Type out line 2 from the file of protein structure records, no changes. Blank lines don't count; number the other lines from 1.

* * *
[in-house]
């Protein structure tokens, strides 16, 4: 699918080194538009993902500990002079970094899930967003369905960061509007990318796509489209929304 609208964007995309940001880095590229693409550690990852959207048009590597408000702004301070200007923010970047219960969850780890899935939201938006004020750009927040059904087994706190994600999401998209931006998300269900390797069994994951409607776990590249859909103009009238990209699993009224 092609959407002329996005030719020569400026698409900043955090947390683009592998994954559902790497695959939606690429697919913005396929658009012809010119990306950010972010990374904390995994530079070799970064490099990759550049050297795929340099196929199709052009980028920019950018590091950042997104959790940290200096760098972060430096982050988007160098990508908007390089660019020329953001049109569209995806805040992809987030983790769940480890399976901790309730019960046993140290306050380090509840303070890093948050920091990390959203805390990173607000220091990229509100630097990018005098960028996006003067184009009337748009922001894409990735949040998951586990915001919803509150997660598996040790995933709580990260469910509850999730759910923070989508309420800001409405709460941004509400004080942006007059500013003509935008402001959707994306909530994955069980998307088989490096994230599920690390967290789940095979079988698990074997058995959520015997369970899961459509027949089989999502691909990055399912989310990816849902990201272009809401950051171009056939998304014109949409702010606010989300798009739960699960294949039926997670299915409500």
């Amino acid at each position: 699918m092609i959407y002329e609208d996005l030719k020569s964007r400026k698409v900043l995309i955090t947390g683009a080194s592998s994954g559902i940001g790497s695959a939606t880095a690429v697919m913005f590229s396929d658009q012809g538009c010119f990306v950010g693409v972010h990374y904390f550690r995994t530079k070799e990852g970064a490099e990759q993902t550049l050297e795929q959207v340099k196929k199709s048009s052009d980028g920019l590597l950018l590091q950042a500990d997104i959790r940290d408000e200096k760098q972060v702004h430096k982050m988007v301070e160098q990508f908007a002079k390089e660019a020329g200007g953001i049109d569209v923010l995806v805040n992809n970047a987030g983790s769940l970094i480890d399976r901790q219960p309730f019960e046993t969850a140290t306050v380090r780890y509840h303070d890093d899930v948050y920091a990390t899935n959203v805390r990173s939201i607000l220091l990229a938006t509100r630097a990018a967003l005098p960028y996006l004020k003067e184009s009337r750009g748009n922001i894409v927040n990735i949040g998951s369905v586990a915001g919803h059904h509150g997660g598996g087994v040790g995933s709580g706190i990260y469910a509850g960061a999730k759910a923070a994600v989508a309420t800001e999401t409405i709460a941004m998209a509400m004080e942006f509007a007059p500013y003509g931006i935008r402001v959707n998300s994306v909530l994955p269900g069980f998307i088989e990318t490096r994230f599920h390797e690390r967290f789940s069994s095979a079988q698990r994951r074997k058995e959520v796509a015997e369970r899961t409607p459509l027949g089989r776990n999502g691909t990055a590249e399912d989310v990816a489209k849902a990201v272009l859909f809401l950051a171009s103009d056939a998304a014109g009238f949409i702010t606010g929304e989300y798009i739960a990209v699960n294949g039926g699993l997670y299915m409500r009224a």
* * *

């Protein structure tokens, strides 16, 4: 699918080194538009993902500990002079970094899930967003369905960061509007990318796509489209929304 609208964007995309940001880095590229693409550690990852959207048009590597408000702004301070200007923010970047219960969850780890899935939201938006004020750009927040059904087994706190994600999401998209931006998300269900390797069994994951409607776990590249859909103009009238990209699993009224 092609959407002329996005030719020569400026698409900043955090947390683009592998994954559902790497695959939606690429697919913005396929658009012809010119990306950010972010990374904390995994530079070799970064490099990759550049050297795929340099196929199709052009980028920019950018590091950042997104959790940290200096760098972060430096982050988007160098990508908007390089660019020329953001049109569209995806805040992809987030983790769940480890399976901790309730019960046993140290306050380090509840303070890093948050920091990390959203805390990173607000220091990229509100630097990018005098960028996006003067184009009337748009922001894409990735949040998951586990915001919803509150997660598996040790995933709580990260469910509850999730759910923070989508309420800001409405709460941004509400004080942006007059500013003509935008402001959707994306909530994955069980998307088989490096994230599920690390967290789940095979079988698990074997058995959520015997369970899961459509027949089989999502691909990055399912989310990816849902990201272009809401950051171009056939998304014109949409702010606010989300798009739960699960294949039926997670299915409500």